Donald Trump Says He'll Probably Meet Kim Jong Un Again to Convince North Korea to Give up Nuclear Weapons

President Donald Trump said it's "most likely" he will meet with North Korean leader Kim Jong Un again as the president works to pressure the country to give up its nuclear weapons, according to reports.

Trump told Reuters Monday he would be willing to set up another meeting with the North Korean leader and said he believes some progress has been made toward the denuclearization of the Korean peninsula. A meeting with a U.S. president is a huge win for Kim, who can use the high-profile event to boost his legitimacy on the international stage and demonstrate his relevance to his people at home. Some analysts argue that it would be unwise for Trump to reward Kim when so little has been gained since the last summit between the two leaders in June.

"I think a better idea would be first to have Secretary of State Mike Pompeo to go one last time to Pyongyang. Pompeo would then be able to test Kim's intentions, and if he truly is willing to go through any sort of nuclear disarmament. At this point, it would be better to hold back a meeting until there is at least some glimmer of hope," Harry Kazianis, director of defense studies at the Center for the National Interest in Washington, D.C., told Newsweek.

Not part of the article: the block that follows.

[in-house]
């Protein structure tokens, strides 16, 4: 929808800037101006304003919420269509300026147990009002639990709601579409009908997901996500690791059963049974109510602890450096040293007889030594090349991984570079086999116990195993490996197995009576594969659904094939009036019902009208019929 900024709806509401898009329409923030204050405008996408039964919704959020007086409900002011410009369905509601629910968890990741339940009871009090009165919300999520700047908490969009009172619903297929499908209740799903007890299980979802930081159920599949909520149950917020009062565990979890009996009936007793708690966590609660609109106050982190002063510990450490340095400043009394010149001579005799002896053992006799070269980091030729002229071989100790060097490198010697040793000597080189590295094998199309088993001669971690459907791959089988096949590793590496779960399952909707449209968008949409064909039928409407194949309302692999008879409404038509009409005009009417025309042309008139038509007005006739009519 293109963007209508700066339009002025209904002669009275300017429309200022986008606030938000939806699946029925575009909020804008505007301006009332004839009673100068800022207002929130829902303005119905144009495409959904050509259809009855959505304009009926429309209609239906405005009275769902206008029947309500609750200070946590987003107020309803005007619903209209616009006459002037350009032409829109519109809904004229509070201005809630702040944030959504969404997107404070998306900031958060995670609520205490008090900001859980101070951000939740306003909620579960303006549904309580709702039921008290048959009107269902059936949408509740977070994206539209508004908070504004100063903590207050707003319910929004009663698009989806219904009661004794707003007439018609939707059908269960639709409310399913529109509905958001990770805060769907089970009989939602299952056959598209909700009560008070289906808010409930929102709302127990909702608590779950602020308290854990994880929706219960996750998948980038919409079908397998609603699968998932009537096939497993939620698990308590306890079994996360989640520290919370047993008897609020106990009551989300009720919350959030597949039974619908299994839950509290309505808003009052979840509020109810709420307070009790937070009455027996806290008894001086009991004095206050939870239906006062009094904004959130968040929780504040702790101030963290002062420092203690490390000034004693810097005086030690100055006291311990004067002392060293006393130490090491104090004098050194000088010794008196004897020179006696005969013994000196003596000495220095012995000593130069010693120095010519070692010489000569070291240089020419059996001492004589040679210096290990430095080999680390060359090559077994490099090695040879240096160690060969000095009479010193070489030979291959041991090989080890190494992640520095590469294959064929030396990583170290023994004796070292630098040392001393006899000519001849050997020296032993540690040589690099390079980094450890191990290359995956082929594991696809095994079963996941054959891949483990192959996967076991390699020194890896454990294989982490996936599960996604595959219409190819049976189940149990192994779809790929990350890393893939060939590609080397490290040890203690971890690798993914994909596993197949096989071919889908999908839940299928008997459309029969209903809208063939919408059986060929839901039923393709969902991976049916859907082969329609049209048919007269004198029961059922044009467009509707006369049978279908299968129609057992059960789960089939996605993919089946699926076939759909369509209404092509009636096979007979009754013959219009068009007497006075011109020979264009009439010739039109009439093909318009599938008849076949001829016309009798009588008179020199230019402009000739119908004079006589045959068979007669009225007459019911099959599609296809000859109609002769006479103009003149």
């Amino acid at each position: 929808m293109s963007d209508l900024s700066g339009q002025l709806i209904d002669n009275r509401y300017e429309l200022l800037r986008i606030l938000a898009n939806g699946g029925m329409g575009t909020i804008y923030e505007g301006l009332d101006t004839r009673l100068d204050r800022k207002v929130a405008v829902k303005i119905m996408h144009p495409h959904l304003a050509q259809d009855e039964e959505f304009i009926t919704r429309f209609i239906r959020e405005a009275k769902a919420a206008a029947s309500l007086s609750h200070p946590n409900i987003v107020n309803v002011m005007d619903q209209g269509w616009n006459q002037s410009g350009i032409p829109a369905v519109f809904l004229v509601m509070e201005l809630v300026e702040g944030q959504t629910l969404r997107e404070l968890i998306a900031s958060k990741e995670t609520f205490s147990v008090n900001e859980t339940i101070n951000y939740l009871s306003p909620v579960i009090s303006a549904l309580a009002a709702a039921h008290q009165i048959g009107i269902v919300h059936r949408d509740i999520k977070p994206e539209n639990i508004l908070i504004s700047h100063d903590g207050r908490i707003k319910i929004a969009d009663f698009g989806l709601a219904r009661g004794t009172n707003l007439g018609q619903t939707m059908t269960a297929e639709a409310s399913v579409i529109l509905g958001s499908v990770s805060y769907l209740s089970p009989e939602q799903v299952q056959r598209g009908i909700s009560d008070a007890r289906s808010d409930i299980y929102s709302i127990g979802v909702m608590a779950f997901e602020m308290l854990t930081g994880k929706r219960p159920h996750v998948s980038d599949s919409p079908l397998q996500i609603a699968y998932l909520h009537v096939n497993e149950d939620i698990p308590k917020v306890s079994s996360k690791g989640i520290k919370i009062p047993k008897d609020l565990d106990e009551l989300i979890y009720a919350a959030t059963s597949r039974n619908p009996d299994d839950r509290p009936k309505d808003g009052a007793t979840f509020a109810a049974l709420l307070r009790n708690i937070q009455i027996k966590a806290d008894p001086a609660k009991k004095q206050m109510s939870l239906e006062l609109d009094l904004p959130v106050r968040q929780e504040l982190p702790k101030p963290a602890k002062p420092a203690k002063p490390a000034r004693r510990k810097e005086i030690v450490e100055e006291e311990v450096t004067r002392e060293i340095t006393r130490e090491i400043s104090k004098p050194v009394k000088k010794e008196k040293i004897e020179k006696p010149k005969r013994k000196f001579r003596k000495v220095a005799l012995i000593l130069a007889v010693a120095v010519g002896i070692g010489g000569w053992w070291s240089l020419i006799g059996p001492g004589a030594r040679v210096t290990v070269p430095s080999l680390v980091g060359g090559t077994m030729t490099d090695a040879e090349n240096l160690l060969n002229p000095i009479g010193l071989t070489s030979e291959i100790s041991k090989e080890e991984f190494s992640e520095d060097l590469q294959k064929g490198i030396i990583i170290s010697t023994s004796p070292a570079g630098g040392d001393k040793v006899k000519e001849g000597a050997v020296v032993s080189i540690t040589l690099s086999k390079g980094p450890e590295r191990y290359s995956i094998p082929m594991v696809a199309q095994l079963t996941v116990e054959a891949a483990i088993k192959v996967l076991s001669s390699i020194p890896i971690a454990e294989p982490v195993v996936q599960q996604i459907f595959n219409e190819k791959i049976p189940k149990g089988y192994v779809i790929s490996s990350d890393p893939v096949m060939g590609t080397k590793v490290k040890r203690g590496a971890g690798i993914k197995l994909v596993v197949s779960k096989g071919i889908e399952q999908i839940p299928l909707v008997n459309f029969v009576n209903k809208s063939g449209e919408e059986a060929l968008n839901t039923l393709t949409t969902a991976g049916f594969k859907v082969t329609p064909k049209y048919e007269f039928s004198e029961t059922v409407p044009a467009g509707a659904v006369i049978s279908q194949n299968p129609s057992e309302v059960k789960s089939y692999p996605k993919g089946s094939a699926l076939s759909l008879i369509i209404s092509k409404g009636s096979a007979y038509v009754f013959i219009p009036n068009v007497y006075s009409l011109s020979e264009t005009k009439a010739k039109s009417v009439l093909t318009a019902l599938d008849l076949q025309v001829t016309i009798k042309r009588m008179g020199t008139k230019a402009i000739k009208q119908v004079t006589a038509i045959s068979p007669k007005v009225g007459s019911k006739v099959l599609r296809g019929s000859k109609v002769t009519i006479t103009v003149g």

"We have already had one summit and three visits by Pompeo to the DPRK [Democratic People's Republic of Korea]. Giving Kim another summit, at least at the moment, would be counterproductive," he said.

North Korea's leader Kim Jong Un (L) and US President Donald Trump leave following a signing ceremony during their historic US-North Korea summit, at the Capella Hotel on Sentosa island in Singapore on June 12, 2018. Trump recently said he may be willing to hold a second meeting with Kim. Saul Loeb/AFP/Getty Images

Trump met with Kim at a historic summit in Singapore in June, and the two leaders signed a joint communiqué pledging to work toward the complete denuclearization of the Korean peninsula. Many analysts criticized the statement at the time, saying that it lacked specific details. Since then, Pompeo has traveled to North Korea to hammer out a timeline for denuclearization. The U.S. has pressured North Korea to provide details about its nuclear weapons program, including the inventory of its nuclear weapons, and to dismantle weapons facilities and allow international inspectors to verify that denuclearization is taking place.

Nevertheless, the diplomatic process between the two countries has appeared to stall as North Korea made counter demands. The North Korean leadership criticized what it called the Trump administration's "unilateral and gangster-like demand for denuclearization" and asked that the U.S. announce an end to the Korean War, which never officially concluded despite a longstanding ceasefire that has held since 1953—but the U.S. reportedly rebuffed this request. Moreover, U.S. intelligence agencies have collected satellite imagery indicating that North Korea is building new ballistic missiles at a factory outside Pyongyang. The missiles could reportedly help deliver nuclear weapons as far as the U.S.

In a Senate hearing last month, Pompeo said that North Korea was continuing to produce fuel for nuclear weapons. Trump, however, said that "a lot of good things are happening" with Pyongyang, and he took credit for the country temporarily halting nuclear and missile testing.

Donald Trump Says He'll Probably Meet Kim Jong Un Again to Convince North Korea to Give up Nuclear Weapons | World